The National Football League’s season is set to begin September 10, 2020, but the fate of 2020 college and high school football is uncertain, meaning there will be a lot less football to enjoy this fall. But let’s take a look to the early days of football where we will find African American Harvard trained lawyer William “Hamp” Henry Lewis who, among other things, was in the ranks of the earliest Black college football players and coaches. Considered an expert on the sport at the time, he also wrote one of the nation’s first books on football.
Lewis was born in the mixed race town of Berkeley (now Norfolk), Virginia, on November 28, 1868 to Baptist minister Ashley Henry Lewis and Josephine Baker. He began his college education at Virginia Normal and Collegiate Institute (now Virginia State University), but transferred after one year to Amherst College in Massachusetts with the help of Virginia Normal’s president John Mercer Langston, the first African American admitted to the Ohio Bar and former dean of Howard University School of Law.
At Amherst where he was in the same class as U.S. President Calvin Coolidge, Lewis chose to join the football team as their second African American player. During Lewis’s sophomore year, William Tecumseh Sherman Jackson became the first African American to play on Amherst’s varsity squad after the team’s trainer, Robert Winston, insisted Jackson should play at halfback. Jackson was a standout, and The New York Times singled out his performance after a Yale/Amherst game in October of 1889. The white Yale players also targeted Jackson, slugging him excessively when he carried the ball. In the face of this racial hostility, Lewis was named the team’s first African American captain in 1890, his senior year.
After Amherst, Lewis attended Harvard Law School in 1891, where he also played on the football team. Here, he became Harvard’s first African American team captain before being named All-American in 1892 and 1893, the first African American to receive this recognition. For most of Lewis’s football career he played center, despite only weighing 175 pounds. Still, many considered him the best center, noting his speed and intelligence. During his interview with The HistoryMakers, civil rights lawyer Walter L. Gordon, Jr. (1908 – 2012) mentioned meeting Lewis while visiting Harvard: “At Harvard University, there was a black man–and don’t forget, there are very few blacks in school… [let] alone stars on teams. This man’s name was Hamp Lewis [William Henry Lewis], probably one of the greatest athletes Harvard ever had… they all called him Hamp. Well, you never dream there was any man that was gonna be any greater than Hamp. And I got to meet those fellows.”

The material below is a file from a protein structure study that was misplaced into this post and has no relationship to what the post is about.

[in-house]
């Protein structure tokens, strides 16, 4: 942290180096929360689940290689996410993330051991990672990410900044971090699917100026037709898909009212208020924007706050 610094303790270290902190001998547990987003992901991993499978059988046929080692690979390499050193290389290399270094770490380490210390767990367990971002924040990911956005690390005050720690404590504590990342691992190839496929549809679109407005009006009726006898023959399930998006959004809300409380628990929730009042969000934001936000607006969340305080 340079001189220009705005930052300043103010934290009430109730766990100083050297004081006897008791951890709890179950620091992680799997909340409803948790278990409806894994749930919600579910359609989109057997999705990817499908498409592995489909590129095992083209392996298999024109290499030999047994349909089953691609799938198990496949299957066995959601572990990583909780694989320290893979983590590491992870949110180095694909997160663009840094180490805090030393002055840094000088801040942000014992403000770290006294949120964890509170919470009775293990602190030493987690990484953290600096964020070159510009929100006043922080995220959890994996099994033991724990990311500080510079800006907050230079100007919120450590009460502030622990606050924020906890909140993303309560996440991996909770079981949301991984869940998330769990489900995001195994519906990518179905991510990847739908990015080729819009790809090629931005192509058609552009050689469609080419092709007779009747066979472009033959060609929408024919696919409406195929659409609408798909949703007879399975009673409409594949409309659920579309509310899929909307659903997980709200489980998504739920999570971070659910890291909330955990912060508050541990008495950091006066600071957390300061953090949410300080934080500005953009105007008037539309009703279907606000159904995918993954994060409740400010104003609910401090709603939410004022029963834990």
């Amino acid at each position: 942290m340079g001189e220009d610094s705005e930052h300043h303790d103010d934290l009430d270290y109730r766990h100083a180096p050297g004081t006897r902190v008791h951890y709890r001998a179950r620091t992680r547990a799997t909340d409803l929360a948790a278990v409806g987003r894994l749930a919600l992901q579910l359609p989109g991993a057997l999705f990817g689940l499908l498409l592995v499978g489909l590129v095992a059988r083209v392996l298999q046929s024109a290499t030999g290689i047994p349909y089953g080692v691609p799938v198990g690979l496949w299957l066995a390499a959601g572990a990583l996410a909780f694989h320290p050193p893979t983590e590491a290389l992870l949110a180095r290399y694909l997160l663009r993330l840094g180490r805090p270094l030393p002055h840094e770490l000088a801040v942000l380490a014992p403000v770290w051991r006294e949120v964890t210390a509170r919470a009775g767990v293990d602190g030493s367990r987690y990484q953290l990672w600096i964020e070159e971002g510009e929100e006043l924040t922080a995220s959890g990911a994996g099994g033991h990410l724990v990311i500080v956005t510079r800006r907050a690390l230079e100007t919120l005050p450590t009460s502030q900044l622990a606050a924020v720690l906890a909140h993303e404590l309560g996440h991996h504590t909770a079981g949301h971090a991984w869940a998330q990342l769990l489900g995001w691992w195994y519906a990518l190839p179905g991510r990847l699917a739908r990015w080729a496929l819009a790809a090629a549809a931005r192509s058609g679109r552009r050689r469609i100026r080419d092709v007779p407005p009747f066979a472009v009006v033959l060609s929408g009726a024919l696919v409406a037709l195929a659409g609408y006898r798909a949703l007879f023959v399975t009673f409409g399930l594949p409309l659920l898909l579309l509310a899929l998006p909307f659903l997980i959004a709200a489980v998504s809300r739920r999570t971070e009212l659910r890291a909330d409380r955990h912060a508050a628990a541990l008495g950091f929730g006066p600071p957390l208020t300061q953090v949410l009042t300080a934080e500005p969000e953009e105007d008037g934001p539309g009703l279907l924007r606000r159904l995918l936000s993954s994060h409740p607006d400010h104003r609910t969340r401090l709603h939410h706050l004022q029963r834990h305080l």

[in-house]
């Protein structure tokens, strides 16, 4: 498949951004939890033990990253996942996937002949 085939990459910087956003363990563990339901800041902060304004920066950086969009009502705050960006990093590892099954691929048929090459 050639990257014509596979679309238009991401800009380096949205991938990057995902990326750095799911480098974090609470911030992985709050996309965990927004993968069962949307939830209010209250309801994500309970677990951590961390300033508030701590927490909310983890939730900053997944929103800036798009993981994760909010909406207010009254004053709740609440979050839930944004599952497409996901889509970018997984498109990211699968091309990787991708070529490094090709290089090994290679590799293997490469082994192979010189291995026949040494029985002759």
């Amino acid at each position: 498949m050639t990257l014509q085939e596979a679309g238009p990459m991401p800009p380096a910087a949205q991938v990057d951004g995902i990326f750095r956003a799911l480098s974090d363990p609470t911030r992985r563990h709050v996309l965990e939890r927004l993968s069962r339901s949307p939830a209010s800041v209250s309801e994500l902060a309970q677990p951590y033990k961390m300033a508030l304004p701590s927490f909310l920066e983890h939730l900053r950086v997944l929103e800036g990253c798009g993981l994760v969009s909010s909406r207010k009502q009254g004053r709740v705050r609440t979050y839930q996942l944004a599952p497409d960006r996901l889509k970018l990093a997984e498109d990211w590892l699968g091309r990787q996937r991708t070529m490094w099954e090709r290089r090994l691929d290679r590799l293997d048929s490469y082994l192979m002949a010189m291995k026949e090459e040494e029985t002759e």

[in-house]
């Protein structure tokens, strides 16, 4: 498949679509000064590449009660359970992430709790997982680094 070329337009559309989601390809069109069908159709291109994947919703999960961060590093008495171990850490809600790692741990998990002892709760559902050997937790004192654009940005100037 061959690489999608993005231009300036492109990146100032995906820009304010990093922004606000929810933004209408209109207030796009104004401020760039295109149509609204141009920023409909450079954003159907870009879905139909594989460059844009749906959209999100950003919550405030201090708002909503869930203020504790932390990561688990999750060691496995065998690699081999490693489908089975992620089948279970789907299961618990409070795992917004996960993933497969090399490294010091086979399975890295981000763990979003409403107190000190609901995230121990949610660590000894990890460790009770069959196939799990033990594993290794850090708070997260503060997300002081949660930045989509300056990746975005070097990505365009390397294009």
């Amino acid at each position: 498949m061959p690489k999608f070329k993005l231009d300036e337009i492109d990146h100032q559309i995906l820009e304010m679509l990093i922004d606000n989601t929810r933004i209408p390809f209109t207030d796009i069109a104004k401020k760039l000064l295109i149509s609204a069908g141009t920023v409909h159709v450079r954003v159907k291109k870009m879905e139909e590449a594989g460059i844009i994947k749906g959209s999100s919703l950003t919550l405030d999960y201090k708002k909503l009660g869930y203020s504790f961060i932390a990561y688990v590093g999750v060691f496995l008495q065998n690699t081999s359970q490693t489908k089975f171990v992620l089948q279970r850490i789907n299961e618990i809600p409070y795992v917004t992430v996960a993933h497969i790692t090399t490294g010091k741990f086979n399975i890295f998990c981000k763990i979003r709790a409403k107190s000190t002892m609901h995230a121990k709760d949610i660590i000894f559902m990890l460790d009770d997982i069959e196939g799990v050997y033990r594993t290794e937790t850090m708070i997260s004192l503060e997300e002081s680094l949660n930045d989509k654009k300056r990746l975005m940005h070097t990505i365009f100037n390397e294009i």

Lewis graduated from Harvard Law School in 1895, and shortly thereafter became a coach for Harvard’s team, specializing in the defense and front line. In his first year of coaching in 1896, he wrote the 205-page book, A Primer of College Football, which was one of the first works on American football, serialized by the popular Harper’s Weekly.
Football, though, was not his only interest. Lewis also had a passion for civil rights, law, and government service. While coaching, he served for three years on the Cambridge City Council and one term in the Massachusetts State Legislature between 1896 and 1902. Also during this time, in 1901, Lewis became Harvard’s first paid coach, receiving $500 a year. His pay was increased to $1,000 in 1903, the same year President Theodore Roosevelt, a Harvard graduate and football fanatic, named Lewis U.S. Assistant Attorney for Boston.